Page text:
Are You Holding Yourself Accountable?
While accountability may be considered an important attribute when you are working, just know it is the ultimate survival skill when you are not. For the first time no one else is holding you responsible. Making yourself accountable means you measure results not activity, because an activity doesn’t matter unless it leads you to the results you need. Many executives still need structure in order to perform. One best practice is to make a contract with yourself and/or your partner that spells out your commitment to getting things done. Create a detailed performance scorecard and honestly measure yourself against it every week. Just like you would in business, every one to two weeks hold a performance review that measures your progress and assesses what is working and what is not. Be prepared to take immediate corrective action. You may want to do this with another executive; just make sure he or she shares the same passion and energy that you do. to avoid “time leaks” use a stop watch to measure every activity you do. A good habit to get into is to plan your day in fifteen minute increments as this will force you to be more precise in allocating and tracking your time. Another great idea is to use the timer on your cell phone to remind you when to bring coffee meetings and idle chitchat sessions to an end.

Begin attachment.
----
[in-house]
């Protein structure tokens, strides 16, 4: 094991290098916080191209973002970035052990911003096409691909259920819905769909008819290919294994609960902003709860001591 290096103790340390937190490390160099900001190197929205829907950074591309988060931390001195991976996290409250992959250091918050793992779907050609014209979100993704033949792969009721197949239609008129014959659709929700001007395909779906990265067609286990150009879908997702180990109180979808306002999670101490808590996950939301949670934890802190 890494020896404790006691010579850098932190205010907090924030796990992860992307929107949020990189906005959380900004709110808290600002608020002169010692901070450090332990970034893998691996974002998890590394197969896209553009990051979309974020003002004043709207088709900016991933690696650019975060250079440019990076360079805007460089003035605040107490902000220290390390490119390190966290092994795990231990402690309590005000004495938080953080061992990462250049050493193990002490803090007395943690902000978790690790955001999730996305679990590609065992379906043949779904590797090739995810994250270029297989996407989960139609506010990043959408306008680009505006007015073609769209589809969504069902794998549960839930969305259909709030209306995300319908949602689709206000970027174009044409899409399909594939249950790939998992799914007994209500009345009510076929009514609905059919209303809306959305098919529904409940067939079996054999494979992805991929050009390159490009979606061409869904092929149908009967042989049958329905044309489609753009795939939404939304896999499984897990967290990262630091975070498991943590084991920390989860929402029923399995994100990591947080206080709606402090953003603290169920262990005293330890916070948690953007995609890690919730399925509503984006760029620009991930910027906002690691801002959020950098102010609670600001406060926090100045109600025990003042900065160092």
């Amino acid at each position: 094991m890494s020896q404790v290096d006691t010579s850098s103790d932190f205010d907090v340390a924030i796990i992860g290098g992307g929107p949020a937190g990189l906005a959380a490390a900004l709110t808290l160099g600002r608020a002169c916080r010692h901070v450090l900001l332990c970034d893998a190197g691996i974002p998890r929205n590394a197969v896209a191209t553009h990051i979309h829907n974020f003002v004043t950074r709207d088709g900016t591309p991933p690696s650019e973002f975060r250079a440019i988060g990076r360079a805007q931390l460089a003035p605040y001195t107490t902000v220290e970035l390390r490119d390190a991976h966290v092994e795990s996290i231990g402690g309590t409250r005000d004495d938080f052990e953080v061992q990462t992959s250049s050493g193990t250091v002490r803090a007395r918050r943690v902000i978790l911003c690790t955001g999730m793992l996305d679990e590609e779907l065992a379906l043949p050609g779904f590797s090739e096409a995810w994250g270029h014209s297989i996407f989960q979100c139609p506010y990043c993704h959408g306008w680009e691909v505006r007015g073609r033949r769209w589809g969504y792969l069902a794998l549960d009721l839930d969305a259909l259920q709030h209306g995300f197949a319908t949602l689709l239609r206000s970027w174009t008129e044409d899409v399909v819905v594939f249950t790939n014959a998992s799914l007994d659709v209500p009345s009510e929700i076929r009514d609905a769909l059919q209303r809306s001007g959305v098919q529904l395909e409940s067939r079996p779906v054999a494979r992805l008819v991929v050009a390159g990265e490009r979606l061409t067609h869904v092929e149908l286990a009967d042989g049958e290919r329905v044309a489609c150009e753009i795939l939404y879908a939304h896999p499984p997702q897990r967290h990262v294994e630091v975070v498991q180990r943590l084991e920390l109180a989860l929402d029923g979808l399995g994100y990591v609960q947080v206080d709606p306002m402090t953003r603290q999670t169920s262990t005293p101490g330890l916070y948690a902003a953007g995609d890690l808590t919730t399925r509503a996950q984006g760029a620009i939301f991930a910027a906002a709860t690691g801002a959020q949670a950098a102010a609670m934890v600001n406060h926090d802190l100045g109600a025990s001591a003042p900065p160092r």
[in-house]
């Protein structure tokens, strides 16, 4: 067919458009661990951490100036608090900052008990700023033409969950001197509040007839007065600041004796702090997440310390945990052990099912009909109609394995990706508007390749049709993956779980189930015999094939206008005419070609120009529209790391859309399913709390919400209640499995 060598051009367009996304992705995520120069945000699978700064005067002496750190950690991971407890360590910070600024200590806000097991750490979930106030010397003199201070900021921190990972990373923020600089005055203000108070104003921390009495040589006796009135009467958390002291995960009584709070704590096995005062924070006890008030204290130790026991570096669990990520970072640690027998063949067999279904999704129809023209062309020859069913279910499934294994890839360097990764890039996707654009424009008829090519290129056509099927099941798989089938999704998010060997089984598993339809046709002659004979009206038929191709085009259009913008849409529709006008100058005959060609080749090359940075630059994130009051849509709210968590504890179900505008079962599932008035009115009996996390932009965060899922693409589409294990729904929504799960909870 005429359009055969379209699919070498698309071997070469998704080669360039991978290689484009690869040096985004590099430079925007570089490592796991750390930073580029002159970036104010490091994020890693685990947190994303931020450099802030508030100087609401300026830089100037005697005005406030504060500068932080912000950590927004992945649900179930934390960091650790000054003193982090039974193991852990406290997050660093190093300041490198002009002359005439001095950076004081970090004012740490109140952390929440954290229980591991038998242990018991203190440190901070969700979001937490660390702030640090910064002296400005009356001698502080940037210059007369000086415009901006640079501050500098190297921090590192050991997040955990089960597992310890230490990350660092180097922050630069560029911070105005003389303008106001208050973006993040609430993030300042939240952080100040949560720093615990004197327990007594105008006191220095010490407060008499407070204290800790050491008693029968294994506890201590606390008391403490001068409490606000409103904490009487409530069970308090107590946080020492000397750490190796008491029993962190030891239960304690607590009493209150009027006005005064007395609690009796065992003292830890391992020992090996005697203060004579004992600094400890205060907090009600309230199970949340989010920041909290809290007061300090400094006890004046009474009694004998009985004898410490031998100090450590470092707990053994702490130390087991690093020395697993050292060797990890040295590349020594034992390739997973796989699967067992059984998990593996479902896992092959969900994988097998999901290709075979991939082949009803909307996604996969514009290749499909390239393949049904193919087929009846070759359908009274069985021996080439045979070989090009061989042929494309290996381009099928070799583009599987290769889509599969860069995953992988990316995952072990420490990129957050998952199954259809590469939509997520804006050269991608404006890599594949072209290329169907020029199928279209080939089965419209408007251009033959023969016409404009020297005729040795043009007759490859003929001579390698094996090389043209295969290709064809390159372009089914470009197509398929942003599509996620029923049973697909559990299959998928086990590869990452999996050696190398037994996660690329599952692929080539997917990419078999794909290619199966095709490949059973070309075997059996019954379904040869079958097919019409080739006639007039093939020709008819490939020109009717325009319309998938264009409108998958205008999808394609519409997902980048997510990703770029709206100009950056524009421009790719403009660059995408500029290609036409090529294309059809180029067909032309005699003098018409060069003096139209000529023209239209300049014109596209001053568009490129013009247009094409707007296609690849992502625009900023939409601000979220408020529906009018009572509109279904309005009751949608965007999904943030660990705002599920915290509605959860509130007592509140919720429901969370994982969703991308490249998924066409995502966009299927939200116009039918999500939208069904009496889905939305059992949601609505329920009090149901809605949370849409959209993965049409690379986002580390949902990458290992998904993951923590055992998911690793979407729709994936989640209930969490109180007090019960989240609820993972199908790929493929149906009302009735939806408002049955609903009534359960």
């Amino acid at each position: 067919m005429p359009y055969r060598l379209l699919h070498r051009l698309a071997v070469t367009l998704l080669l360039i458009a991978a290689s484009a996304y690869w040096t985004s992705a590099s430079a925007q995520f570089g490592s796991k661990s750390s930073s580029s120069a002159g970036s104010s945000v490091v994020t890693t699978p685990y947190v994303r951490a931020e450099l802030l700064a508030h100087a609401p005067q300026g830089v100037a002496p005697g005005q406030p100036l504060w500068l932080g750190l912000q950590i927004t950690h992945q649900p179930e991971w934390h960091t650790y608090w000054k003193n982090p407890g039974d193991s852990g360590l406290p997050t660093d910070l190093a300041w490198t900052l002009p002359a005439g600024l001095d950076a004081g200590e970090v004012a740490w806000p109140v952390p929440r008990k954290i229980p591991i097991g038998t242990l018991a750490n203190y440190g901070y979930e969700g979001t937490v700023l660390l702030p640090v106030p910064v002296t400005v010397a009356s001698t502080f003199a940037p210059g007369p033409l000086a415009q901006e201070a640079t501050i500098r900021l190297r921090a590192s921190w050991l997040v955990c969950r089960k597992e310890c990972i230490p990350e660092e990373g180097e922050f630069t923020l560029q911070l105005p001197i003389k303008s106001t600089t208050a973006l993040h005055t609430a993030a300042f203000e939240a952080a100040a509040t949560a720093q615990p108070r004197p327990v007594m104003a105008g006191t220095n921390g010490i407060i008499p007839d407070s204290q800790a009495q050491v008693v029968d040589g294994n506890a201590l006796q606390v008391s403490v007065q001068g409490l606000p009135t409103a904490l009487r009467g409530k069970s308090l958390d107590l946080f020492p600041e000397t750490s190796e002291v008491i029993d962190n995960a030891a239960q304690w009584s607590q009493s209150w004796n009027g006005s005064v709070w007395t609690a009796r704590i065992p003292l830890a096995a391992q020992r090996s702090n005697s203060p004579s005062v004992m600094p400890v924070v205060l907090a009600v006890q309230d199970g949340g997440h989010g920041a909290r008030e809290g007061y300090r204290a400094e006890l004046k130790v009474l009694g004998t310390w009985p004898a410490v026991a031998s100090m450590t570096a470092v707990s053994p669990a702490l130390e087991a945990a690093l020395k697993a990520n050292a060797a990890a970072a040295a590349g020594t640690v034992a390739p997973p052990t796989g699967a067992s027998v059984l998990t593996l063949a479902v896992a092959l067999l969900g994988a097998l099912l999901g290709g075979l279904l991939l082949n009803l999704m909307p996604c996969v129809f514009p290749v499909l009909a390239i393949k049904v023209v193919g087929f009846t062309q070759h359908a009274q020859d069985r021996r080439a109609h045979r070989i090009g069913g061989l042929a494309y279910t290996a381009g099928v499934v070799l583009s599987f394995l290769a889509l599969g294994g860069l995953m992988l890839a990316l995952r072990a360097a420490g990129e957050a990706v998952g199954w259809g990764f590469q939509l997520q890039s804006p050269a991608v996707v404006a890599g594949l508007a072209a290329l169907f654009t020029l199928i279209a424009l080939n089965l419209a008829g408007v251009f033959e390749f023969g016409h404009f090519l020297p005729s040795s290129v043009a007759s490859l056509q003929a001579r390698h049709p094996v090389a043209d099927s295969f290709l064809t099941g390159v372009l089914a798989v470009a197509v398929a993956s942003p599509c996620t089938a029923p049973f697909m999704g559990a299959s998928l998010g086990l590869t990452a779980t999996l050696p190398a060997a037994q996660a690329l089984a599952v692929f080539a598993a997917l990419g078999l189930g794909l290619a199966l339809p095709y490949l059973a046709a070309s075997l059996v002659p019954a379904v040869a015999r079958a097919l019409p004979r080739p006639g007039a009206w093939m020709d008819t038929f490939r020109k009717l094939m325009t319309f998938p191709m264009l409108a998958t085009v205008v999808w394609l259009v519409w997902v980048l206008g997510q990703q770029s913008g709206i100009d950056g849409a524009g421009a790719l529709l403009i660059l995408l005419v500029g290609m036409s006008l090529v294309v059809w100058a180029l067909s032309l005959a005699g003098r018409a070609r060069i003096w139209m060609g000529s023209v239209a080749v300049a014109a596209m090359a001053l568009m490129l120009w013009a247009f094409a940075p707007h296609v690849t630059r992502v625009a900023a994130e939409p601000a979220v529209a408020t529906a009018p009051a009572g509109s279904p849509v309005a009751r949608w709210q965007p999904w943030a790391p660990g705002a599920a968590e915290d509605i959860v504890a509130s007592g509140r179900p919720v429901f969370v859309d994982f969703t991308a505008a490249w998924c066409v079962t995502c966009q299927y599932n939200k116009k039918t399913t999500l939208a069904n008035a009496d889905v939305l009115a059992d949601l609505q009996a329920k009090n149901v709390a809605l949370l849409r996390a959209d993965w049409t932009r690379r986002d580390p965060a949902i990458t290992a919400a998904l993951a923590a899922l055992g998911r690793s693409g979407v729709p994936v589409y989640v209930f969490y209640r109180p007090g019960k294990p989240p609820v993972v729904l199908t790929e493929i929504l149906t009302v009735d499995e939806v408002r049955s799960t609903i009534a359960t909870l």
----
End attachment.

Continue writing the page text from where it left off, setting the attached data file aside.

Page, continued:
Because life is short. When you discover how much time you're actually wasting in unproductive meetings, watching television, or checking Facebook, you'll refocus on the activities that you really value. The result is a happier, more productive you.
Check out this great time management tool Bubble Timer. This is a super simple time planner that will keep you on track in 15 minute intervals!